But you and I know, there are other kinds of toppling - especially as one gets older - and I have the grazes to prove it. For John, though toppling dominoes is his hobby it is not his whole life. And when, at school one day he finds out, Dominic, his ‘best mate and not just because his name sounds like domino’ is in danger of toppling, his own world begins to topple. He wants to know the truth about his friend.

‘Another sad one,’ says Sally as she hands the book back to me.
I didn’t agree. Sensitive, yes! Sad, no!

. . . Sally Murphy has a gift of getting inside the hearts and heads of middle-graders and exploring the myriad ways they deal with family stuff, loneliness, feelings of isolation and sickness.

So what is a verse novel?
Since the narrative does not rely on rhyme or a set pattern of rhythm what makes a verse novel a verse novel? As it seemed a fair question, I stopped stacking dominoes for a minute to reflect. (Now Caellum is going to finish his tower first!) I thought about the verse novels I'd read. What do they have in common? I started making a list -and this is what I came up with.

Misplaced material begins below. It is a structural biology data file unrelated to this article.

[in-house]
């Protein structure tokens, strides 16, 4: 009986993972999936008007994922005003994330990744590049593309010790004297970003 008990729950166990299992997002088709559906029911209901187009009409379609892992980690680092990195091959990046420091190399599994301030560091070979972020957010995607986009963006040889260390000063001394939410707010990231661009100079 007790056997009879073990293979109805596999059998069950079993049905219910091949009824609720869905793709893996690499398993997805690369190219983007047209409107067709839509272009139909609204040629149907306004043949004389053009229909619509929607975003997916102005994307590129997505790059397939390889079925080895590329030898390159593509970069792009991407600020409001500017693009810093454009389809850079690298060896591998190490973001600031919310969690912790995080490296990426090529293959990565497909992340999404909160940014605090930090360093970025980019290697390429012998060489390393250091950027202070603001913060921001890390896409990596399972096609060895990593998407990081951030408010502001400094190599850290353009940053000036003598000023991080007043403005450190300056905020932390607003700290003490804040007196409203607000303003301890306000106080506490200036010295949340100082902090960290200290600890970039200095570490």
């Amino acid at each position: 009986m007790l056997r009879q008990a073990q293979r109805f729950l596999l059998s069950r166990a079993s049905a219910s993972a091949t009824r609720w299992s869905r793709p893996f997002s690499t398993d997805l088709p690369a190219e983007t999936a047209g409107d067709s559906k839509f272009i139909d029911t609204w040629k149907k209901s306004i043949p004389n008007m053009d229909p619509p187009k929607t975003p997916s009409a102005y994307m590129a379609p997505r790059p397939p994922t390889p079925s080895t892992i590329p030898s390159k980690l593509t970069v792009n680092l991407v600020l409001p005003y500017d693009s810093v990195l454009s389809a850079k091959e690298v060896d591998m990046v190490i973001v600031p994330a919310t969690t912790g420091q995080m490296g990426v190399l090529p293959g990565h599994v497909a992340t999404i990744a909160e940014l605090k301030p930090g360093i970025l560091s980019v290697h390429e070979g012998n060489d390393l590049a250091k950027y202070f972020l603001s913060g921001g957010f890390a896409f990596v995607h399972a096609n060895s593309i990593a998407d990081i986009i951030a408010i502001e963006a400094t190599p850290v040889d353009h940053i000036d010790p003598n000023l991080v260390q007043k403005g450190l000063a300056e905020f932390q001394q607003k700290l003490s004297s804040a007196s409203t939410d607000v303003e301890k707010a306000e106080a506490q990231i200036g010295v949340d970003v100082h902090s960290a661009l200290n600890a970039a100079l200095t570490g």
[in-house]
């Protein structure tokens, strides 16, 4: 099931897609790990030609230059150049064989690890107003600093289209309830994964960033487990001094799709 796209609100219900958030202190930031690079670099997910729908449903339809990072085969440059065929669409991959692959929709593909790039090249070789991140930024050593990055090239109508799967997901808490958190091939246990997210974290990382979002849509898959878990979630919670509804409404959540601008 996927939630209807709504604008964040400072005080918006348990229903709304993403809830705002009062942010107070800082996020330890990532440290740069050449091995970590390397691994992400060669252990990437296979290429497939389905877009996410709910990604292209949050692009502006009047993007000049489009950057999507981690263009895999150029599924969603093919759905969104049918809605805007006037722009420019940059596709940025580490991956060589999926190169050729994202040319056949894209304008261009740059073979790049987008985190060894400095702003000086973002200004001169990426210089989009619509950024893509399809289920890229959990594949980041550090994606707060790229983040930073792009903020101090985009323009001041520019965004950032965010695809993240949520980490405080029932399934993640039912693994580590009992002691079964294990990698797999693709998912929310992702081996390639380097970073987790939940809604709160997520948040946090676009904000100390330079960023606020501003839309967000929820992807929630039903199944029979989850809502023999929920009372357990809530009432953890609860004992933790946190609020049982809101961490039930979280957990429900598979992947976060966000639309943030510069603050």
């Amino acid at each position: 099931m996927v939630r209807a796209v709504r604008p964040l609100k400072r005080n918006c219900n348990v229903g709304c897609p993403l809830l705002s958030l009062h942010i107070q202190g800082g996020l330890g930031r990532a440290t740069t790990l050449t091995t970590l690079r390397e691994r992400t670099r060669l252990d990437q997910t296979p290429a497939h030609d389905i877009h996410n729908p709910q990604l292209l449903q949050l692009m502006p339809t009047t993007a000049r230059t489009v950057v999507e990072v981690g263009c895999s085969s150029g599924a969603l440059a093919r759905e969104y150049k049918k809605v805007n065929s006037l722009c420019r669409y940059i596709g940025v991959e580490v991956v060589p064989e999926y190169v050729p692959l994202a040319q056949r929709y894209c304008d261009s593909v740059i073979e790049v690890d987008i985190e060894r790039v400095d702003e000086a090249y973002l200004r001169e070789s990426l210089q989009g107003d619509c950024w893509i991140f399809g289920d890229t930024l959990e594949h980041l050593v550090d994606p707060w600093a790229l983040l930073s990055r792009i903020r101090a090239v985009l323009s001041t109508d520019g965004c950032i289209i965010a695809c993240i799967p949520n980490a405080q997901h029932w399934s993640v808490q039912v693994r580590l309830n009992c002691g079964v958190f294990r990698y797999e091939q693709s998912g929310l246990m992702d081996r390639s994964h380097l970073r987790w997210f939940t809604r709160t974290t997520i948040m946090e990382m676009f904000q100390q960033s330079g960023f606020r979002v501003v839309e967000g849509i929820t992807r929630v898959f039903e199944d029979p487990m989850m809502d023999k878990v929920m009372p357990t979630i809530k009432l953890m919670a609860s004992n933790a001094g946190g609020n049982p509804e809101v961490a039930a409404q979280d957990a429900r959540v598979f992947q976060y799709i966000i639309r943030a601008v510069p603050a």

The poetry of a verse novel relies on
 shorter lines and line drops to create a rhythm that approximates human speech without the use of complex punctuation;
 fewer words to convey atmosphere and plot;
 imagination. It asks the reader to experience the story in a way that does not tell all, and relies as much on the space between the lines as it does on the words themselves;
 voice to get convey emotions, details, and nuances in a way that prose can’t always accomplish.

According to Emma Dryden of Dryden Books,
‘A verse novel is, and should be, first and foremost a novel, with a compelling storyline and plot, richly developed characters, and a distinctive narrative voice. … A good verse novel has a such a strong and mesmerizingly compelling story line, characters and voice that the reader does not even recognise they are reading poetry at all.‘

Having read both of Sally Murphy’s verse novels - ‘Pearl verses the World’ and ‘Toppling’, I would have to agree.

You may like to check Sally’s blog at http://sallymurphy.blogspot.com/

Look at this!
Poetry in mo...  toppling